We use a couple of cards regularly in our business but lean heavily on The Plum Card® from American Express, as it offers a substantial rewards program for early payment and, more importantly, Amex offers super low interest loans on accounts receivables for business line-of-credit. If you have a credit history with your credit card, it’s amazing how far American Express will go to support your business.

As for debt, we are usually highly leveraged in key seasons. Our key seasons are September through December and March to May. We are typically debt free in January and February.

What are your future plans for the business, and why?

Our business is currently experiencing continued and systematic growth. While our total market has its limitations due to regulatory issues, the millennial generation loves wine and they love things that are non-traditional. That includes personalized wine!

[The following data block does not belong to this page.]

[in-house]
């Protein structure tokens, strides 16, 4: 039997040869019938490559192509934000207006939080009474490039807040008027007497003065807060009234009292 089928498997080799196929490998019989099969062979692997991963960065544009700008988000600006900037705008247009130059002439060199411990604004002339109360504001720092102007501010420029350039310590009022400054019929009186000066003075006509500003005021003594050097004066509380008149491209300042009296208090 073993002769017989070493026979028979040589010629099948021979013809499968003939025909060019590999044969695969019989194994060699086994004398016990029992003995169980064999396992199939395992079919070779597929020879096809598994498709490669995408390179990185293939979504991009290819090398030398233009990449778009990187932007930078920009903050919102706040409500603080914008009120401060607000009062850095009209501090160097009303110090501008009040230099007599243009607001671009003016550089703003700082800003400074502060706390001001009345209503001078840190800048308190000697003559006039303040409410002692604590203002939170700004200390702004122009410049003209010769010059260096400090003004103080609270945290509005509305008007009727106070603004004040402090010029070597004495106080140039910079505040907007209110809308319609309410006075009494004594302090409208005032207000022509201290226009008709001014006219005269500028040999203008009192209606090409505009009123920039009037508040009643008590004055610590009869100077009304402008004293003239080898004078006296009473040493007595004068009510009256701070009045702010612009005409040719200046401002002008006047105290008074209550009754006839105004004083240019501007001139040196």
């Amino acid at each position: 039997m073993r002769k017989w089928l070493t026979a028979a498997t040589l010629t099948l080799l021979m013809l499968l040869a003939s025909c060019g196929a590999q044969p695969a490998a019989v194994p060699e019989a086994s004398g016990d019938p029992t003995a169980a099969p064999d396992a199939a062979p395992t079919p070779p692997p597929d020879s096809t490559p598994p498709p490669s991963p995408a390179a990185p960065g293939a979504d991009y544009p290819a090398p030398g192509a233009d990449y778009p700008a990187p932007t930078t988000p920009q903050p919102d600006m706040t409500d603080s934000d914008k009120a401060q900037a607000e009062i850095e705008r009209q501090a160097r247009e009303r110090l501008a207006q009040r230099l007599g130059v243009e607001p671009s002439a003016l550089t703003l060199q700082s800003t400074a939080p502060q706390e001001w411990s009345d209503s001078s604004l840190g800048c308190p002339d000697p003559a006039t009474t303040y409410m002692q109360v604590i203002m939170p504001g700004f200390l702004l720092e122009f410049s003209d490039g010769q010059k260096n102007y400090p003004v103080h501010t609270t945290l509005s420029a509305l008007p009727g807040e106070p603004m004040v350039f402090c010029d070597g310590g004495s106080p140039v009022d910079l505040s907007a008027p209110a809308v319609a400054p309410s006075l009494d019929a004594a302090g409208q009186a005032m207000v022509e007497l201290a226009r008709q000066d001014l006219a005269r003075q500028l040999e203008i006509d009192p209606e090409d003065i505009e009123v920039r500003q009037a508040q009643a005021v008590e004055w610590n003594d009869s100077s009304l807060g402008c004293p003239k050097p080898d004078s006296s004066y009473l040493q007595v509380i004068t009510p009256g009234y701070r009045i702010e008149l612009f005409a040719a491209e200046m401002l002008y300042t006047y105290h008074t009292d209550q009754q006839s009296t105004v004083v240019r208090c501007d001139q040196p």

We will increase our customized product offerings in new categories that include more accessories and bar wares. We love having the freedom to customize products that do not require as much regulatory oversight.

We want to customize products that attract new customers but still give people an opportunity to order personalized wine.

What have you learned about borrowing money, and can you give any advice to other entrepreneurs?

You should always have options. Never wait to borrow money when you need it the most. Always work on increasing your borrowing capacity, even when you need it the least. Surround yourself with brilliant advisors and employees. It should be your goal to be the “dumbest” guy in the room — it will help you grow your business. Additionally, be aware of your competitors, but don’t spend too much time copying them or you’ll always be one step behind.

Lastly, I would emphasize that you should develop a support group of people to help you navigate through the tough times. If you find yourself in a pickle, just be calm. Don’t execute knee jerk reactions as they typically cost you a ton of money and often enough, they don’t fix the real problem. Throwing money at things doesn’t always work — you are going to fail. Your goal is not to make the same mistake twice!